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Way down in the hole

Posted By Ian Jones On Sunday, February 22, 2009 @ 8:59 pm In blog | Comments Disabled

One of the greatest shows in the history of television is about to be repeated.

FX is showing The Wire from the very beginning, starting from Monday (23rd). I would say it’s the best American television series ever, were it not for HBO stablemates Curb Your Enthusiasm and Band Of Brothers. And The West Wing. And most probably some other HBO effort I’ve never seen or which has yet to be dreamed up.

I know it’s been festooned with “best ever” labels for years, usually from broadsheet commentators and magazine think-pieces (and Radio Times). I know it exudes a reverence that is off-putting. And I know there must be some valid reason for the fact it was never shown on a terrestrial channel in this country; the language, probably.

Yet I’d recommend anybody who’s never seen it and who cares about television and likes to get sucked into programmes to the extent that they spend their whole day at work waiting for the evening so they can get back home and watch the next episode to give it a try.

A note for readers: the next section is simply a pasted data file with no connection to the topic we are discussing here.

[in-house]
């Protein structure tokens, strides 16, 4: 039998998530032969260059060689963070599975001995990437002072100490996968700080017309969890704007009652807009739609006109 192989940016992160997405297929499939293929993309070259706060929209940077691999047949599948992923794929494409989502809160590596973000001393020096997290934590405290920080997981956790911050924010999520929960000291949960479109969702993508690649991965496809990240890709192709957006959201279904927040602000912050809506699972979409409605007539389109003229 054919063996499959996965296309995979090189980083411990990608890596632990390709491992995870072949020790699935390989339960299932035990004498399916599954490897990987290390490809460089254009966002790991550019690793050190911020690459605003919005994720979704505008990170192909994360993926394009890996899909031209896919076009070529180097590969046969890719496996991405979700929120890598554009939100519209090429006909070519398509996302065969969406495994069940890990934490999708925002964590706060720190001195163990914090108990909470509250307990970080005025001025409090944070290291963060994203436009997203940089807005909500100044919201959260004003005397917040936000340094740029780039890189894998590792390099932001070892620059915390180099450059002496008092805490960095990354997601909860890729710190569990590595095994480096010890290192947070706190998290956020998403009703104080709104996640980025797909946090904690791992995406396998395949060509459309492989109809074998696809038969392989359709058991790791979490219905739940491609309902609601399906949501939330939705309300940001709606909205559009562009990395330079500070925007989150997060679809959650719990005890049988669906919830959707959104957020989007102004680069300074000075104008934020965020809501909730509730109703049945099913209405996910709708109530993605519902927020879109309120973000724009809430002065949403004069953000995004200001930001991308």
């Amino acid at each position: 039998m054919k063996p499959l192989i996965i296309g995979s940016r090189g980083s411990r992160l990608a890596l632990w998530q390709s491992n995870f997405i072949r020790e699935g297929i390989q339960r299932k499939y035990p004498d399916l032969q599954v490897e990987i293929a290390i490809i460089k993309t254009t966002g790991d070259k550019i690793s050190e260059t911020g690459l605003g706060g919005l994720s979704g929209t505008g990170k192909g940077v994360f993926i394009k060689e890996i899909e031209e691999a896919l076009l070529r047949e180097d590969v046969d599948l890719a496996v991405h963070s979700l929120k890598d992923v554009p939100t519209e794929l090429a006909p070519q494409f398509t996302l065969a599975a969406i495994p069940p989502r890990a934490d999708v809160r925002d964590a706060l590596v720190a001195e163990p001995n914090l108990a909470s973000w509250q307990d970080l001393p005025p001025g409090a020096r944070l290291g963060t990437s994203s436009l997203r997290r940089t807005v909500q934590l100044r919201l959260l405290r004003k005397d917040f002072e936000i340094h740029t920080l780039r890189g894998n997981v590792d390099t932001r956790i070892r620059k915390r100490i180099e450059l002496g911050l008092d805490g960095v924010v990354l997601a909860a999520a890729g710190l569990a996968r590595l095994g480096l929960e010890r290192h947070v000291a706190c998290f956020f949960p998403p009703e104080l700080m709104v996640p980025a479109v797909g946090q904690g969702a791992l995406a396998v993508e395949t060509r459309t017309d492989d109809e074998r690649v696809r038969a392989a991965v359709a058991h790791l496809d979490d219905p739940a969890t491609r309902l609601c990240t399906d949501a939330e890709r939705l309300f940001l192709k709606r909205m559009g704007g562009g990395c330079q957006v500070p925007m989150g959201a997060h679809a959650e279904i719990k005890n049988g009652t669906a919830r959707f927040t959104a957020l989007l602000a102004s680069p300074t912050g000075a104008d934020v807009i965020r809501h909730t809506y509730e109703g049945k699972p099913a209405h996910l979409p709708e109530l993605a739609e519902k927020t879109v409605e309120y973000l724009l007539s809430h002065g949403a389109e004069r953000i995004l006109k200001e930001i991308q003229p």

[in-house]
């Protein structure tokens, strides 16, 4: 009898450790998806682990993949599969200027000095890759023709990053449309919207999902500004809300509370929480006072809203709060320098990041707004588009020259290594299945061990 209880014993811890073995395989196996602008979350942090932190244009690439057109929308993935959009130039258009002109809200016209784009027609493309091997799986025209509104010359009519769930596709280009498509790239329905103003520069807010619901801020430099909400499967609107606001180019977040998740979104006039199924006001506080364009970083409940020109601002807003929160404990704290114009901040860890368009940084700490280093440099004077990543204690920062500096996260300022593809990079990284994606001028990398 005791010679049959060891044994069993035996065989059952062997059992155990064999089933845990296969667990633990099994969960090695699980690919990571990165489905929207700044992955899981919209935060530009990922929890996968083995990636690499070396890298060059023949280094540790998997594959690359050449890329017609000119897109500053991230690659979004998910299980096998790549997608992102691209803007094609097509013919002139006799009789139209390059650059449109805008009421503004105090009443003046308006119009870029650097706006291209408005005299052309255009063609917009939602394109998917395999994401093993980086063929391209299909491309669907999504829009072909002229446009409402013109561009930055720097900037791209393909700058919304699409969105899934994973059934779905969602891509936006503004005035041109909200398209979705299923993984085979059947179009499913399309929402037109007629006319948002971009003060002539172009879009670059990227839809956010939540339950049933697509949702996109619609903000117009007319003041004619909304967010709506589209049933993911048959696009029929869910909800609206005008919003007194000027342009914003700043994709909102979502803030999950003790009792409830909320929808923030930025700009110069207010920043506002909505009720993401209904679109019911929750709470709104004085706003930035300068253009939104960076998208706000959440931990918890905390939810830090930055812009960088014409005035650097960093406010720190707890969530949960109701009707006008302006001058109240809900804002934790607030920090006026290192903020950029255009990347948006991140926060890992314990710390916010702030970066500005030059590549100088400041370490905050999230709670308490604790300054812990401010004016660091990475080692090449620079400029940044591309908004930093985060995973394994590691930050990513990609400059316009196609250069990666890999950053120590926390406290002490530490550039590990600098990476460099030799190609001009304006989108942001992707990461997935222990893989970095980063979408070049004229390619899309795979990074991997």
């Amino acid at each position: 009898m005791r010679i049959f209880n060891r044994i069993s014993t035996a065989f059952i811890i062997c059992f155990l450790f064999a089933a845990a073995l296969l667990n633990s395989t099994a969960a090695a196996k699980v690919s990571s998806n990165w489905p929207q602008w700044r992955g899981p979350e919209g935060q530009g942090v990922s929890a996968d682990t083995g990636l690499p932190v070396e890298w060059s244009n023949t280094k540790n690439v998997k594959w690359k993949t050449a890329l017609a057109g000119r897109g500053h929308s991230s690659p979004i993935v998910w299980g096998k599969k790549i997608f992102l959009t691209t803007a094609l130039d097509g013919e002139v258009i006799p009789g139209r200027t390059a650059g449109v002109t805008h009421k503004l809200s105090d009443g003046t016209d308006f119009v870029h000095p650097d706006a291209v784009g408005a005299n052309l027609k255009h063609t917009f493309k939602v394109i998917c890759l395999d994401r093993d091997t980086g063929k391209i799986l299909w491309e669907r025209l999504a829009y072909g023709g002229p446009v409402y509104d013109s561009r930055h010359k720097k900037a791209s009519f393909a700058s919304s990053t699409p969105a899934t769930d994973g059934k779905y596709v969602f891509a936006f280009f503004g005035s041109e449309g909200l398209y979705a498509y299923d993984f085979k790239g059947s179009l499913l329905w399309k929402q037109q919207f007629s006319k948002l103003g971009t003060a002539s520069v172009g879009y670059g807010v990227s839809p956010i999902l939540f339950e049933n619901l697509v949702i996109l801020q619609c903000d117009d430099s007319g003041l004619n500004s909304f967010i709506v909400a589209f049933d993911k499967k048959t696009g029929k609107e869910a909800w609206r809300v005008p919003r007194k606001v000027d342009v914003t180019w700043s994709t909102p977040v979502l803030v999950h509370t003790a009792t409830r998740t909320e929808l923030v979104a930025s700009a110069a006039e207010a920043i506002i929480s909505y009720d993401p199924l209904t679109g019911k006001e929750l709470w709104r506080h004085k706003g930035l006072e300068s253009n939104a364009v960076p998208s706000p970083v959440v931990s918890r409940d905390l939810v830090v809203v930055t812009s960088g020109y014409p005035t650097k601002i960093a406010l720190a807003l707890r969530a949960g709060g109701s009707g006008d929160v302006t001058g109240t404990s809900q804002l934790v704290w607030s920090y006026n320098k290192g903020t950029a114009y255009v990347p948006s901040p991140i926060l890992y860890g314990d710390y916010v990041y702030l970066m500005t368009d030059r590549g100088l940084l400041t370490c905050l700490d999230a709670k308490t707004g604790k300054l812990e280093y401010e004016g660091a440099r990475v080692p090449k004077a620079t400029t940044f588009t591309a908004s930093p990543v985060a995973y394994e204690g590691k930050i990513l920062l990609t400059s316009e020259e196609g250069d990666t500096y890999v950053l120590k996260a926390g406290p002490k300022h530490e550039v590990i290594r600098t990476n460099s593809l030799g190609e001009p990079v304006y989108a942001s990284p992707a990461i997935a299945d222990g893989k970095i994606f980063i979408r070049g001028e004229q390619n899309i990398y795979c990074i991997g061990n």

I’ve just finished the first series on DVD, and am cursing myself for not having made the effort to watch it sooner. On a superficial level, it’s a drama set in Baltimore about the parallel worlds of police officers and drug dealers. But it’s way more than that. It’s terrifying and moving and dazzling and foul-mouthed and funny and astonishingly imaginative and desperately sad. And it treats you, the viewer, with such immense respect and dignity you kind of feel humbled spending time in its presence.

Don’t, however, watch the first episode straight away. Record it, then watch it just before you see the second one next Monday. Because the first episode is a struggle, and, to be honest, a bit of a mess. You need to see the second hot on its heels, or else you’ll lose interest. There’s a precise moment in the second episode, involving a load of falling television sets, where everything suddenly clicks. And if not then, a conversation about the game of chess in the third episode.

And if you’re still not hooked, a scene in the fourth that lasts three and a half minutes and consists wholly of the same word being repeated over and over is the clincher.

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